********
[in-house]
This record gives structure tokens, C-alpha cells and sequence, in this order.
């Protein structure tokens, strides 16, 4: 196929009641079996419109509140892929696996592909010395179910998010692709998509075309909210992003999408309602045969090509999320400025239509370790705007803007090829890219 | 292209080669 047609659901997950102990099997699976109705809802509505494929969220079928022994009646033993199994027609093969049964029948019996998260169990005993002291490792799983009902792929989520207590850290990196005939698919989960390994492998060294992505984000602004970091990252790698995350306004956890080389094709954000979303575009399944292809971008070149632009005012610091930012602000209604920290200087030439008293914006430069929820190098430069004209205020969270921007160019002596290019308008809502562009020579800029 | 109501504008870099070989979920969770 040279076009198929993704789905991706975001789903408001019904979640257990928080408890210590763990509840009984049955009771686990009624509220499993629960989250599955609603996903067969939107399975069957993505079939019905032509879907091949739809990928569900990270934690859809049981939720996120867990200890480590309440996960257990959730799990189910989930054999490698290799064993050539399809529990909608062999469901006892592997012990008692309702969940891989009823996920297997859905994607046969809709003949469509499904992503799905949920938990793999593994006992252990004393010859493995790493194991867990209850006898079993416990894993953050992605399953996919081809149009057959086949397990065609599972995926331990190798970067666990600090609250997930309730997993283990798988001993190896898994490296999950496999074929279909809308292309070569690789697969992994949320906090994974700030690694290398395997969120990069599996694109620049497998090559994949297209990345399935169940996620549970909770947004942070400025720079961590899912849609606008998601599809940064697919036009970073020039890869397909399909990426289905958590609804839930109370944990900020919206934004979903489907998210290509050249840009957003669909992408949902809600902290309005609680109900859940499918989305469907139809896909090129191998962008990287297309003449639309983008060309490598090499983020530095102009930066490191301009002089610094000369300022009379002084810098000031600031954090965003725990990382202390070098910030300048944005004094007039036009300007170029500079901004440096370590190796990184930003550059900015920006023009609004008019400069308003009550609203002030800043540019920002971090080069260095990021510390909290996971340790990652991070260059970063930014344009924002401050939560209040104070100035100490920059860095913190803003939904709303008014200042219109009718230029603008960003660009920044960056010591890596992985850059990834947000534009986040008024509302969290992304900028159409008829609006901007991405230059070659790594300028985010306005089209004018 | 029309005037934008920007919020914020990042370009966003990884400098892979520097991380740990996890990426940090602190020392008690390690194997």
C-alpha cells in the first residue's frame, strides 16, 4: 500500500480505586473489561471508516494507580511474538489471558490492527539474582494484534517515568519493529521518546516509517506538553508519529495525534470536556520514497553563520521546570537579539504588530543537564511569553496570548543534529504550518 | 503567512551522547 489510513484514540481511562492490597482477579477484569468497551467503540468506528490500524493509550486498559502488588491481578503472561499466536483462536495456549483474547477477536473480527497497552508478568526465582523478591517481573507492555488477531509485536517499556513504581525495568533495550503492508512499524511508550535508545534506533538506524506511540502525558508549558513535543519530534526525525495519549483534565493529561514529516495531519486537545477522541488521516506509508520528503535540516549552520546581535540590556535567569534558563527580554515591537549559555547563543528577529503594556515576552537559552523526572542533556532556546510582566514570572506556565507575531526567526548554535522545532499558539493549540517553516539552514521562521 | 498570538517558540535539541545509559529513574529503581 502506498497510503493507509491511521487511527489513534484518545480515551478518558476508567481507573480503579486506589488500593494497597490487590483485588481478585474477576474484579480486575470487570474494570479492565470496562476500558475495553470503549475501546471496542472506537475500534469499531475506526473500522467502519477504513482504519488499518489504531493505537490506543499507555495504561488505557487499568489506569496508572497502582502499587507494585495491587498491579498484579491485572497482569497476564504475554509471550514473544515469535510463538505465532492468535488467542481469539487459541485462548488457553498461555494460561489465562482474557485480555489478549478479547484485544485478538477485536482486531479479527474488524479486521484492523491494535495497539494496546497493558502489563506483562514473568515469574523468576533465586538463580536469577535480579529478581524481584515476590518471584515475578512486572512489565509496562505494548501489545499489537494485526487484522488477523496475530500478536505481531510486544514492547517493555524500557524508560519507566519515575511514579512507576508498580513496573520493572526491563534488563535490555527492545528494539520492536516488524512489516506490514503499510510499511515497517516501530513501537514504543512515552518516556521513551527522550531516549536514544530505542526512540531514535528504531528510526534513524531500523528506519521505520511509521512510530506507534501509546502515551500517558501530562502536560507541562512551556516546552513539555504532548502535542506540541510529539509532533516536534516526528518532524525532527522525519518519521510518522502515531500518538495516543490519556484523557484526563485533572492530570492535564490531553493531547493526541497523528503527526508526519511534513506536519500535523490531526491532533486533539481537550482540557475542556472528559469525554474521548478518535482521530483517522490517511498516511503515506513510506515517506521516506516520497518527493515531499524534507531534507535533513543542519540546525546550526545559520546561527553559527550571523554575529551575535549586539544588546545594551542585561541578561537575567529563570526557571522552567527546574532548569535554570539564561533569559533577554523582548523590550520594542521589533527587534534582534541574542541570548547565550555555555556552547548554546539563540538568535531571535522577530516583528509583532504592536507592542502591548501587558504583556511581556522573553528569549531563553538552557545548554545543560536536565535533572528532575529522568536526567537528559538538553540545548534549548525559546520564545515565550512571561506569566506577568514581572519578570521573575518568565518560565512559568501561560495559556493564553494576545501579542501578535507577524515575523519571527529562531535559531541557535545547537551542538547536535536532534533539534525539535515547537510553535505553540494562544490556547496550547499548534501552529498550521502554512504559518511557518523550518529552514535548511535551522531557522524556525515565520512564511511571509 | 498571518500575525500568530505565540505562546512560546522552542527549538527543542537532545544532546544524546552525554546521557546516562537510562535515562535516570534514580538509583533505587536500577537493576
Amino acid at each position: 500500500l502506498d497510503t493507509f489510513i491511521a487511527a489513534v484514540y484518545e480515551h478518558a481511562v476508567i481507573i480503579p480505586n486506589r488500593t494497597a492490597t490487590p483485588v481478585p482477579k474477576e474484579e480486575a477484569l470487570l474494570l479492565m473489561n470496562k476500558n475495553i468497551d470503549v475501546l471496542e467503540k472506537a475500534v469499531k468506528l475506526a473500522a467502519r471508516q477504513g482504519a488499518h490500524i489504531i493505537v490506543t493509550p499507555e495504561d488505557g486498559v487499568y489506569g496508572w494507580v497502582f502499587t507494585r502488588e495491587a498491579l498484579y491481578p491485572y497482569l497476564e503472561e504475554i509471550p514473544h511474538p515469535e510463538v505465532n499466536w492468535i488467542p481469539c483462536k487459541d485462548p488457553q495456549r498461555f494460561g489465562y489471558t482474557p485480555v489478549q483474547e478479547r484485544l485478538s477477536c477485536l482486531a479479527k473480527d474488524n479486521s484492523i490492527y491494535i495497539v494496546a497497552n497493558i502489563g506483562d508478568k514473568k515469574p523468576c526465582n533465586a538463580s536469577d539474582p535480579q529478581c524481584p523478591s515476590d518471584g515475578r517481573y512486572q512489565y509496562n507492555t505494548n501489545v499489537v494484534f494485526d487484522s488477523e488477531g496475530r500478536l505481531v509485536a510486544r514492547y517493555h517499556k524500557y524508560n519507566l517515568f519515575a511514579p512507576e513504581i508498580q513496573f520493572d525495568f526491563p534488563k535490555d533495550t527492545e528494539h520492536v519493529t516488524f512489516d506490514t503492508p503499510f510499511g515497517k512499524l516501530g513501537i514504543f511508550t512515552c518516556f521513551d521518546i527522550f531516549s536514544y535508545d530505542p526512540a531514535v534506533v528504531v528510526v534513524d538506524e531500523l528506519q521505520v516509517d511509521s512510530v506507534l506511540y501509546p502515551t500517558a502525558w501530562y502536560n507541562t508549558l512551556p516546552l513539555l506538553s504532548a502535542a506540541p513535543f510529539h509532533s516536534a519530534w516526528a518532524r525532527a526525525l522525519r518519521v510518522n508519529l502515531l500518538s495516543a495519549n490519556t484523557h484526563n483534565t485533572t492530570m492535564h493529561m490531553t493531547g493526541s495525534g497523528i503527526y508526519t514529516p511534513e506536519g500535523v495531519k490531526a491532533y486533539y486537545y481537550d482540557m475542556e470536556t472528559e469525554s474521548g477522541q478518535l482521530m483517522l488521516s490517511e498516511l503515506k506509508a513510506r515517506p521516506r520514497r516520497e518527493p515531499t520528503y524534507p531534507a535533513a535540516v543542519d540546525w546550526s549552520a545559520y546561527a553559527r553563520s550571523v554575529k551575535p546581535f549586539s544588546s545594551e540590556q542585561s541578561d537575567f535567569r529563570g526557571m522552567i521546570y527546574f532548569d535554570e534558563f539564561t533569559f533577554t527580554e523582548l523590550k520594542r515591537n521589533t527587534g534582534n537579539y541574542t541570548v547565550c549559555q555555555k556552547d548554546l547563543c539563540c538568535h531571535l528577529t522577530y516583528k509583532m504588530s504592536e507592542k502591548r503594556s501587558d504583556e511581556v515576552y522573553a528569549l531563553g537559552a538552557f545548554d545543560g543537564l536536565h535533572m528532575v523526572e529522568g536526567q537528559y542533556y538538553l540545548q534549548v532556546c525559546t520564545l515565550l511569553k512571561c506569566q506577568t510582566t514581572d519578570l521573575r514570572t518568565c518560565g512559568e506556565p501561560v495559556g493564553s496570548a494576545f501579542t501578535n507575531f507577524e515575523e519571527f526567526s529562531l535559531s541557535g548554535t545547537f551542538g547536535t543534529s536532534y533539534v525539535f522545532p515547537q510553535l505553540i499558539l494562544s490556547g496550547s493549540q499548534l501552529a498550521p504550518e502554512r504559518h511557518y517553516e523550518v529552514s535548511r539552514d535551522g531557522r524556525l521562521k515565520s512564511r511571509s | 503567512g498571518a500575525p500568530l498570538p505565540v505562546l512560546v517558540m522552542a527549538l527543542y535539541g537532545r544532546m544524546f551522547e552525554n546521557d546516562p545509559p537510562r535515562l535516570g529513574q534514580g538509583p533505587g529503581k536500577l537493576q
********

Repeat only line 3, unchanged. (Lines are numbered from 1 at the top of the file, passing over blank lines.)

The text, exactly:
């Protein structure tokens, strides 16, 4: 196929009641079996419109509140892929696996592909010395179910998010692709998509075309909210992003999408309602045969090509999320400025239509370790705007803007090829890219 | 292209080669 047609659901997950102990099997699976109705809802509505494929969220079928022994009646033993199994027609093969049964029948019996998260169990005993002291490792799983009902792929989520207590850290990196005939698919989960390994492998060294992505984000602004970091990252790698995350306004956890080389094709954000979303575009399944292809971008070149632009005012610091930012602000209604920290200087030439008293914006430069929820190098430069004209205020969270921007160019002596290019308008809502562009020579800029 | 109501504008870099070989979920969770 040279076009198929993704789905991706975001789903408001019904979640257990928080408890210590763990509840009984049955009771686990009624509220499993629960989250599955609603996903067969939107399975069957993505079939019905032509879907091949739809990928569900990270934690859809049981939720996120867990200890480590309440996960257990959730799990189910989930054999490698290799064993050539399809529990909608062999469901006892592997012990008692309702969940891989009823996920297997859905994607046969809709003949469509499904992503799905949920938990793999593994006992252990004393010859493995790493194991867990209850006898079993416990894993953050992605399953996919081809149009057959086949397990065609599972995926331990190798970067666990600090609250997930309730997993283990798988001993190896898994490296999950496999074929279909809308292309070569690789697969992994949320906090994974700030690694290398395997969120990069599996694109620049497998090559994949297209990345399935169940996620549970909770947004942070400025720079961590899912849609606008998601599809940064697919036009970073020039890869397909399909990426289905958590609804839930109370944990900020919206934004979903489907998210290509050249840009957003669909992408949902809600902290309005609680109900859940499918989305469907139809896909090129191998962008990287297309003449639309983008060309490598090499983020530095102009930066490191301009002089610094000369300022009379002084810098000031600031954090965003725990990382202390070098910030300048944005004094007039036009300007170029500079901004440096370590190796990184930003550059900015920006023009609004008019400069308003009550609203002030800043540019920002971090080069260095990021510390909290996971340790990652991070260059970063930014344009924002401050939560209040104070100035100490920059860095913190803003939904709303008014200042219109009718230029603008960003660009920044960056010591890596992985850059990834947000534009986040008024509302969290992304900028159409008829609006901007991405230059070659790594300028985010306005089209004018 | 029309005037934008920007919020914020990042370009966003990884400098892979520097991380740990996890990426940090602190020392008690390690194997």